Empanadas are South America's most popular snack food. Each country and region has its own version.
Good morning, <<First Name>>,

I am, as are a lot of Canadians, often guilty of stopping my exploration of Latin American cuisine at the Mexican border. Yet, there is a richness of Latin flavours to explore way south of Mexico in South America.

Peru, unquestionably, holds some gastronomic prowess in South America, as its cuisine is a remarkable reflection of this country’s unique geography. Although a small nation, it borders the Pacific Ocean and is home to mountains draped in cloud cover. The result is an abundance of fresh seafood, often transformed into that country’s signature dish known as ceviche (seafood quickly cured in a combination of lime juice, chilies and cilantro). The cuisine is also rich in beef and chicken dishes enhanced with ample spice, and often served with heritage vegetables like sweet potatoes and corn. While Peru is home to the most famous of South American cuisines, each country brings its own personality to the table. I think of Chile as being a less spicy version of Peruvian cuisine, while Argentina and Brazil’s love affair with beef is widely known. Argentinians love to cook their beef on open fire barbecues, while Brazilians have their Churrascaria cuisine. When served in a restaurant, the latter features a waiter serving grilled meat off a skewer tableside. Yet for all the diversity there are some unifying dishes, like ceviche and empanadas and each country seems to have its own version of mini pastry appetizers. Colombia’s pastel gloria might be my favourite. What's yours? 


4 Servings
½ lb firm white fish, cut into ½-inch cubes
3 limes, juiced
1 tbsp red chili flakes
1 clove garlic, minced
2 tbsp cilantro, minced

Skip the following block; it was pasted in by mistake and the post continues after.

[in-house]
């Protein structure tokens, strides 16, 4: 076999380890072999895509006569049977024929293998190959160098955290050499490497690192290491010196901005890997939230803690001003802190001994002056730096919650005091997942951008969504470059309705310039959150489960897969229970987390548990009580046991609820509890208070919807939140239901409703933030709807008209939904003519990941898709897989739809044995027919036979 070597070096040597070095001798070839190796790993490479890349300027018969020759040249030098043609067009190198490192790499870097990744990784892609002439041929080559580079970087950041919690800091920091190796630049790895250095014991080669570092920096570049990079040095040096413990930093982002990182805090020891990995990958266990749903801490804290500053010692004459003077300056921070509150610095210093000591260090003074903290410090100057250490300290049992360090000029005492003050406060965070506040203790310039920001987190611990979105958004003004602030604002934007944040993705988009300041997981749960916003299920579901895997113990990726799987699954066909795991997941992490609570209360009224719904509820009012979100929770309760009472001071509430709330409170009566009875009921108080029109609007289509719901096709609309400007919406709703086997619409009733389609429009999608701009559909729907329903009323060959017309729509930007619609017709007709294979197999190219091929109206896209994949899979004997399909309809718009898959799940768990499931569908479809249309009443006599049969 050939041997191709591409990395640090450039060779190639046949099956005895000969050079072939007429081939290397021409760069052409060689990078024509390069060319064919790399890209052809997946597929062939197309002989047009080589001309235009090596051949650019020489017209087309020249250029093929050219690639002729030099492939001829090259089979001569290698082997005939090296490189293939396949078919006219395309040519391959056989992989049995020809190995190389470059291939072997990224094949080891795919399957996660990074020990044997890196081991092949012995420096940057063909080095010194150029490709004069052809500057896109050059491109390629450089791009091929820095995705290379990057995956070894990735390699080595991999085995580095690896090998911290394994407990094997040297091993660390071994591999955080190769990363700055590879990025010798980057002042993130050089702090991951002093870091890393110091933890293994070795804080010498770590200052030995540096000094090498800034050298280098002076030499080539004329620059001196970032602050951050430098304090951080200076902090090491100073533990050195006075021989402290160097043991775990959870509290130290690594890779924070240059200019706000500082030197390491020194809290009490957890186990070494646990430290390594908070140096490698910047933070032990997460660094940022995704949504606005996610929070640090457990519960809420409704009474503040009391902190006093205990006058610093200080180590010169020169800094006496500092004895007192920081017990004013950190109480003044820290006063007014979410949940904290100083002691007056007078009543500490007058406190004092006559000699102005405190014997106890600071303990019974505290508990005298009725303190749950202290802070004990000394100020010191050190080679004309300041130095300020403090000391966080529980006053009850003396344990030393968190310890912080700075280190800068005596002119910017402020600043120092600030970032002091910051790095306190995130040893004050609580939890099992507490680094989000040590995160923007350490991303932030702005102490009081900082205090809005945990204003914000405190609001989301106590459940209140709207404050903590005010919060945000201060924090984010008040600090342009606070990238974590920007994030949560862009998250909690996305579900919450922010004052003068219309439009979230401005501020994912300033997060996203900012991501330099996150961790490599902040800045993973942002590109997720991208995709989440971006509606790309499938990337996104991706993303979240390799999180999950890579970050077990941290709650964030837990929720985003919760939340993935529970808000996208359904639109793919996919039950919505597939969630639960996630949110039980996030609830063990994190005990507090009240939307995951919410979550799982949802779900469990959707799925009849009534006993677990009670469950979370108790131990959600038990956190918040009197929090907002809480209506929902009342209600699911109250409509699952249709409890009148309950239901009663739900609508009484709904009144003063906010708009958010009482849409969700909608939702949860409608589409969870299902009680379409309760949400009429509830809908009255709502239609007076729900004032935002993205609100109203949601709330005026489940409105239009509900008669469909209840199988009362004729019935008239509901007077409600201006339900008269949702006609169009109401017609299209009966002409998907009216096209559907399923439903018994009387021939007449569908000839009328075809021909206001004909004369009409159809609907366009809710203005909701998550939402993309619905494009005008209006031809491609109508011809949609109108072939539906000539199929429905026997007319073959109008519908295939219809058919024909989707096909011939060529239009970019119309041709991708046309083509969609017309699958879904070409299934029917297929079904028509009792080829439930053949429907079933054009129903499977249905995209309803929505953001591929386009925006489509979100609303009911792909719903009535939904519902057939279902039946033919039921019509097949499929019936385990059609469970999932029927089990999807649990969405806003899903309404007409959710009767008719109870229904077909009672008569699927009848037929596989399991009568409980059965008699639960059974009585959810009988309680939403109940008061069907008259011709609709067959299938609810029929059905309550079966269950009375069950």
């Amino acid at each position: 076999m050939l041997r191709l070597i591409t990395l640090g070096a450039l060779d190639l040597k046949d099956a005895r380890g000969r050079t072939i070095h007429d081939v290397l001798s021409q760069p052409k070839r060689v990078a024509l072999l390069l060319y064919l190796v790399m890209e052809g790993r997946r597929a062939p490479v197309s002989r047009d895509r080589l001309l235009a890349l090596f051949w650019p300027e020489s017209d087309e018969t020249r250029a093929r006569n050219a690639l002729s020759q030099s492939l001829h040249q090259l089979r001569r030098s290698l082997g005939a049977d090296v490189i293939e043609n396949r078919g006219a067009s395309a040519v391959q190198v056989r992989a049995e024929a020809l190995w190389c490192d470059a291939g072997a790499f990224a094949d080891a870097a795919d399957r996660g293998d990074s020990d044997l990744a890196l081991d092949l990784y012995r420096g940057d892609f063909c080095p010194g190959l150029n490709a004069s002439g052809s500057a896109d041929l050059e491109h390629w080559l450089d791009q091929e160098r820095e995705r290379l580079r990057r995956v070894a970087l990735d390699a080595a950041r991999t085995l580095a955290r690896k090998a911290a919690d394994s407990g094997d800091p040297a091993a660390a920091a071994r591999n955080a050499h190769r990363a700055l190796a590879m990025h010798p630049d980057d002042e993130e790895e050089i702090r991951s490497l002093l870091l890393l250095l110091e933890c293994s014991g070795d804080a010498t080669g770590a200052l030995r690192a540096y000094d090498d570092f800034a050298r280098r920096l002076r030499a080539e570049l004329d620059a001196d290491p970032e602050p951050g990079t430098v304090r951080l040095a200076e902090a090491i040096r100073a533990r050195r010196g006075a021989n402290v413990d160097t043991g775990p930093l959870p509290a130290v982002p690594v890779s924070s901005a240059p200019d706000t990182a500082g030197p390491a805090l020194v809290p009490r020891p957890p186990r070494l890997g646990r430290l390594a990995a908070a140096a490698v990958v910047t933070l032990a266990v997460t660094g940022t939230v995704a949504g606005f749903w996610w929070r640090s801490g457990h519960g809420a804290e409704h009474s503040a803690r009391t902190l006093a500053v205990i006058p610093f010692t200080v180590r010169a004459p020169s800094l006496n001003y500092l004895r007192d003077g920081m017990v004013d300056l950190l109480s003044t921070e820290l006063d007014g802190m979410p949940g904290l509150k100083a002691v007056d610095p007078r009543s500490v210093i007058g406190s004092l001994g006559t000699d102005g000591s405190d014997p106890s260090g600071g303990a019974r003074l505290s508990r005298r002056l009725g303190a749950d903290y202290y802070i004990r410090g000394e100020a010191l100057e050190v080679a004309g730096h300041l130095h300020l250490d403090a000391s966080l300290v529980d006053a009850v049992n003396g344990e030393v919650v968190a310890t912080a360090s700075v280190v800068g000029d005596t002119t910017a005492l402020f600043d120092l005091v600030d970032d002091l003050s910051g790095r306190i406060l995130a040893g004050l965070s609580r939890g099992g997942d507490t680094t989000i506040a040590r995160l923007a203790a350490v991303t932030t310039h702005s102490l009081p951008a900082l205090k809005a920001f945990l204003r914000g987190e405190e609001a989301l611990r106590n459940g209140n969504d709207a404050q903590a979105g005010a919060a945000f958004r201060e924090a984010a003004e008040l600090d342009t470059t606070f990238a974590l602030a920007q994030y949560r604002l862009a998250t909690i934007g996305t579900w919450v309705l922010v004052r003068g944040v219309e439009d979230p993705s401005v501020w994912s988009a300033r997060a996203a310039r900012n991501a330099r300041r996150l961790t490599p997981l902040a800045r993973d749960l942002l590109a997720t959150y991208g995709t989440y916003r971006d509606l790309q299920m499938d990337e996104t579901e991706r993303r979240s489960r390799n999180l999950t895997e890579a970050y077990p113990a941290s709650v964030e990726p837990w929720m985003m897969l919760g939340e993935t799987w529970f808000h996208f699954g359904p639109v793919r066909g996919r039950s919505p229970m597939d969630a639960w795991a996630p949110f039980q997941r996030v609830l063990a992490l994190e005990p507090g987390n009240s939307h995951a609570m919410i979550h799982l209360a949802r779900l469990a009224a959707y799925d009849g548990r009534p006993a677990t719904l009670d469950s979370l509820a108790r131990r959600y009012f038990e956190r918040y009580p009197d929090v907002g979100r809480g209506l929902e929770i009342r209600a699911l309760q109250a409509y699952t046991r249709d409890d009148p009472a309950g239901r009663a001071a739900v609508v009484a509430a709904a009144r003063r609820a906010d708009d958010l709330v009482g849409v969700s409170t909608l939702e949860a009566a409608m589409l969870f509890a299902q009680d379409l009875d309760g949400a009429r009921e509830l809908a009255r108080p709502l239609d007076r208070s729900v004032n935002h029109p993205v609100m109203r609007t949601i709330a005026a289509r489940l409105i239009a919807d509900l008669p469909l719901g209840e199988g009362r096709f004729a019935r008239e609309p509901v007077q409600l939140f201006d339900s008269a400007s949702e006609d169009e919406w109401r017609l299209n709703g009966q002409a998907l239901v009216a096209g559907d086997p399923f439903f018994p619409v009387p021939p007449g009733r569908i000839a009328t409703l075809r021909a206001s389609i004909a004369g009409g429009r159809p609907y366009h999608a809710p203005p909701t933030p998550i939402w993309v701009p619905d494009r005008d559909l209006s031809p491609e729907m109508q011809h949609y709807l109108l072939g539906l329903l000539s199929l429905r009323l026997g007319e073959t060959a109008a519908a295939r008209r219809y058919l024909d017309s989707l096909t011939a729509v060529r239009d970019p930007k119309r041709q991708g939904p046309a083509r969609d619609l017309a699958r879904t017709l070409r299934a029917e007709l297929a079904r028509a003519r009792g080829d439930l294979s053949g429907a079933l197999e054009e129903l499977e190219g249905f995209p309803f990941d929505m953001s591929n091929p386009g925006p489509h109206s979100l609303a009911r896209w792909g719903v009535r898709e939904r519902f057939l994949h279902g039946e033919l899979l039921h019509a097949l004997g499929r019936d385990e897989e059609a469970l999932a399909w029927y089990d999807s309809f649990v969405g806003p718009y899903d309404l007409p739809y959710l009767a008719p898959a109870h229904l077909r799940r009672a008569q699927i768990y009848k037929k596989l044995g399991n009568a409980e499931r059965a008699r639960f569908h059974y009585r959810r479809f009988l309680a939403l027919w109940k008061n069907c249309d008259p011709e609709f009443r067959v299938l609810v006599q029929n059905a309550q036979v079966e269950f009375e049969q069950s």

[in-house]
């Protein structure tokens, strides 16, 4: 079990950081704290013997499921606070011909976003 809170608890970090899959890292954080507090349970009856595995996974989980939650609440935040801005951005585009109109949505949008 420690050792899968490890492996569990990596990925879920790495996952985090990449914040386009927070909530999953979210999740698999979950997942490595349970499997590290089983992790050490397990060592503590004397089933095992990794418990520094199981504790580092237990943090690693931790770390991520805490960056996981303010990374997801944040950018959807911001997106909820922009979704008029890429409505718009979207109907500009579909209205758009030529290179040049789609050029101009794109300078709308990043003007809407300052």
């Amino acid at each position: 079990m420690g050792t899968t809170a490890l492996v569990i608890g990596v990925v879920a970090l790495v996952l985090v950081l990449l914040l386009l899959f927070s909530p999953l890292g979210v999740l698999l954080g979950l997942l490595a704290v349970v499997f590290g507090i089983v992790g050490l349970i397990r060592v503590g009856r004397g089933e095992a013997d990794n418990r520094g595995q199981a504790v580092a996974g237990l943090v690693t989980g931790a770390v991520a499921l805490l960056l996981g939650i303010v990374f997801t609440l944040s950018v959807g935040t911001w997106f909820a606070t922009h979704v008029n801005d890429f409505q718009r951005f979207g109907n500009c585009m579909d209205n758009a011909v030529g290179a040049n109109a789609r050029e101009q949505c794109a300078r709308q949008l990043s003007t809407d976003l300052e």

1 tbsp olive oil
½ lemon, juiced
Salt, to taste
Pepper, to taste
1 small red onion, finely sliced
Directions: Place fish and lime juice in a glass bowl. Set in refrigerator for 30 minutes — the acid of the citrus will cook the fish. Remove from refrigerator and drain the liquid. Add chilies, garlic and cilantro to bowl and toss. In a separate bowl, combine the microgreens with olive oil, lemon juice, pinch of salt and a pinch of pepper. Place fish in bowls and garnish with extra cilantro and red onion slices.


Chilean Pumpkin Soup
1 lb pumpkin, peeled, seeded, cubed
 8 pearl onions, skins removed
1 tsp smoked paprika
½ tsp cumin 
2 tbsp olive oil
 2 cups chicken stock 
Pinch salt, pepper 
Cilantro for garnish
Directions: Place the cubes of pumpkin in a roasting pan. Add the pearl onions, smoked paprika and cumin; drizzle with the olive oil and toss to coat. Place the pumpkin in an oven pre-heated to 425°F and roast for about 35-40 minutes or until the pumpkin is soft and slightly browned. Add the pumpkin to a blender along with the stock, salt and pepper. Purée until smooth. Heat the soup on a stove top over medium-low heat. Ladle into bowls and garnish with a sprig of cilantro.

South American drinks

As for the drinks, South America offers an endless array of wine styles, such as Chile’s vibrant and fresh Sauvignon Blanc and full Chardonnay along with plump and juicy Chilean Merlot and more serious Bordeaux-style blends. Uruguay is known for its Tannat, a bold grape varietal with Southwestern French origins, and Argentina is uber popular for its full-bodied Malbecs. But don’t forget the cocktails. Pisco sours made from a combination of pisco (a grape based spirit), lime juice, simple syrup and egg white) are the classic cocktails of the Pacific coast of nations. In Brazil they love Caipirinha cocktails, which are essentially a pisco sour but in place of the pisco Brazilians use their local cachaça, which is similar to white rum.
See you next week when we'll offer more great food and drink recipes. Until then, keep following your foodie dreams. 

Mark DeWolf
Creative Director, Food & Drink
Mark is a connoisseur of all things food and drink and local fare is his specialty.
Watch Mark whip up seasonal plates in his video series, In a Jiffy, and explore food
trends and kitchen challenges weekly on 
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